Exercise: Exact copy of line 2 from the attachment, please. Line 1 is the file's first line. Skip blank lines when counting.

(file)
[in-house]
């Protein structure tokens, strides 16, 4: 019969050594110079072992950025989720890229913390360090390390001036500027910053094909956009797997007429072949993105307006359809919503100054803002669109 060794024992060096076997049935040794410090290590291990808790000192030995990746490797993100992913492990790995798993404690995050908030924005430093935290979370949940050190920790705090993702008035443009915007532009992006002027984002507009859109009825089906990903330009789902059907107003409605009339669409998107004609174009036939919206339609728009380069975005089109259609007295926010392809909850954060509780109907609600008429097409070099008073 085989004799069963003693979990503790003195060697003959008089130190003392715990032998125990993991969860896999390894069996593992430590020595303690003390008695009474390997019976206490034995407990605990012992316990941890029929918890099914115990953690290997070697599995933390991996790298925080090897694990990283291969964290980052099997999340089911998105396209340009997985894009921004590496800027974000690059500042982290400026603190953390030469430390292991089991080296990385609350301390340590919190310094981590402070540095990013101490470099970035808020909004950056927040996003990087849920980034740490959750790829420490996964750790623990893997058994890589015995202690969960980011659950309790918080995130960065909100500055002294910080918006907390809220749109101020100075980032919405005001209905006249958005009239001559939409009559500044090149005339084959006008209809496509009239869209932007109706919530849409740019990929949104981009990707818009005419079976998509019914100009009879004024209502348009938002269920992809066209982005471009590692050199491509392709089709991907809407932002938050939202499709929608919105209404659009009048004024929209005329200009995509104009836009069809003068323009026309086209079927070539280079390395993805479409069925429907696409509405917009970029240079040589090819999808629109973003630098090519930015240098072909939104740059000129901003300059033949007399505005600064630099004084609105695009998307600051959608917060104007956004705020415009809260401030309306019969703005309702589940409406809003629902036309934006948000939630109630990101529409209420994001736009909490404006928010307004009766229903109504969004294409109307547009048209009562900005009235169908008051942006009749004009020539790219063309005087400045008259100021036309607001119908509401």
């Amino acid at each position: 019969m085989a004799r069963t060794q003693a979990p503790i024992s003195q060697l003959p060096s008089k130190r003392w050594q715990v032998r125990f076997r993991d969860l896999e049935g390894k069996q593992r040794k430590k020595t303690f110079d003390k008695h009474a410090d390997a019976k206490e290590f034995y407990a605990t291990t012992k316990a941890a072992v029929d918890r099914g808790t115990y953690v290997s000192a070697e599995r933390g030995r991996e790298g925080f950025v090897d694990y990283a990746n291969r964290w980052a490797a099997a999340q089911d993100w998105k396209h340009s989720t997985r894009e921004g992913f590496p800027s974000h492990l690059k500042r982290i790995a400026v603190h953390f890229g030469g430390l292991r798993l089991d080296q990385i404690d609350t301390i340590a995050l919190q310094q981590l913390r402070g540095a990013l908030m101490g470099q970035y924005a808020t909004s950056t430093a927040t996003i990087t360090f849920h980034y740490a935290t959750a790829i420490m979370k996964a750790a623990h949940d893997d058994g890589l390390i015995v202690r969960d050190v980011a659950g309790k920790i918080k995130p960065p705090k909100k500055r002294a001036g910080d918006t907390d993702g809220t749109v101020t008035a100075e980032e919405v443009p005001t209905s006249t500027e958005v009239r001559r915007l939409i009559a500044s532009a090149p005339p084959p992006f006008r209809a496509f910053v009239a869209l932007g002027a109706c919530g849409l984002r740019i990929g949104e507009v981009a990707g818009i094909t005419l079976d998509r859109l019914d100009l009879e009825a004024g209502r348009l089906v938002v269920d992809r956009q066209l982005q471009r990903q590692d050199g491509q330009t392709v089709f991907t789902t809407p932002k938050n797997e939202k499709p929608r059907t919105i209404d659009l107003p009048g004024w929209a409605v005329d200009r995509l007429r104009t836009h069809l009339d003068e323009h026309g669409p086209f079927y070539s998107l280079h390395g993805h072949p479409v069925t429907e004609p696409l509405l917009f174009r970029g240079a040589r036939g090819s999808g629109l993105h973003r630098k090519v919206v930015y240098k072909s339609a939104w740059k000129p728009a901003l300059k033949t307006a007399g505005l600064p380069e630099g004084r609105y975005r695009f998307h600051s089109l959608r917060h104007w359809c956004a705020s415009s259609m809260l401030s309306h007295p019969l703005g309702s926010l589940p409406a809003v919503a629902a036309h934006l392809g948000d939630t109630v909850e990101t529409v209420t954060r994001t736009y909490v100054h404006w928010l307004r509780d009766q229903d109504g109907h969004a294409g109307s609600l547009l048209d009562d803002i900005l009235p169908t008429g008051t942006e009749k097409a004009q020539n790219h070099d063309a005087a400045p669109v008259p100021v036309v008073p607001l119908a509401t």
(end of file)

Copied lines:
């Protein structure tokens, strides 16, 4: 019969050594110079072992950025989720890229913390360090390390001036500027910053094909956009797997007429072949993105307006359809919503100054803002669109 060794024992060096076997049935040794410090290590291990808790000192030995990746490797993100992913492990790995798993404690995050908030924005430093935290979370949940050190920790705090993702008035443009915007532009992006002027984002507009859109009825089906990903330009789902059907107003409605009339669409998107004609174009036939919206339609728009380069975005089109259609007295926010392809909850954060509780109907609600008429097409070099008073 085989004799069963003693979990503790003195060697003959008089130190003392715990032998125990993991969860896999390894069996593992430590020595303690003390008695009474390997019976206490034995407990605990012992316990941890029929918890099914115990953690290997070697599995933390991996790298925080090897694990990283291969964290980052099997999340089911998105396209340009997985894009921004590496800027974000690059500042982290400026603190953390030469430390292991089991080296990385609350301390340590919190310094981590402070540095990013101490470099970035808020909004950056927040996003990087849920980034740490959750790829420490996964750790623990893997058994890589015995202690969960980011659950309790918080995130960065909100500055002294910080918006907390809220749109101020100075980032919405005001209905006249958005009239001559939409009559500044090149005339084959006008209809496509009239869209932007109706919530849409740019990929949104981009990707818009005419079976998509019914100009009879004024209502348009938002269920992809066209982005471009590692050199491509392709089709991907809407932002938050939202499709929608919105209404659009009048004024929209005329200009995509104009836009069809003068323009026309086209079927070539280079390395993805479409069925429907696409509405917009970029240079040589090819999808629109973003630098090519930015240098072909939104740059000129901003300059033949007399505005600064630099004084609105695009998307600051959608917060104007956004705020415009809260401030309306019969703005309702589940409406809003629902036309934006948000939630109630990101529409209420994001736009909490404006928010307004009766229903109504969004294409109307547009048209009562900005009235169908008051942006009749004009020539790219063309005087400045008259100021036309607001119908509401």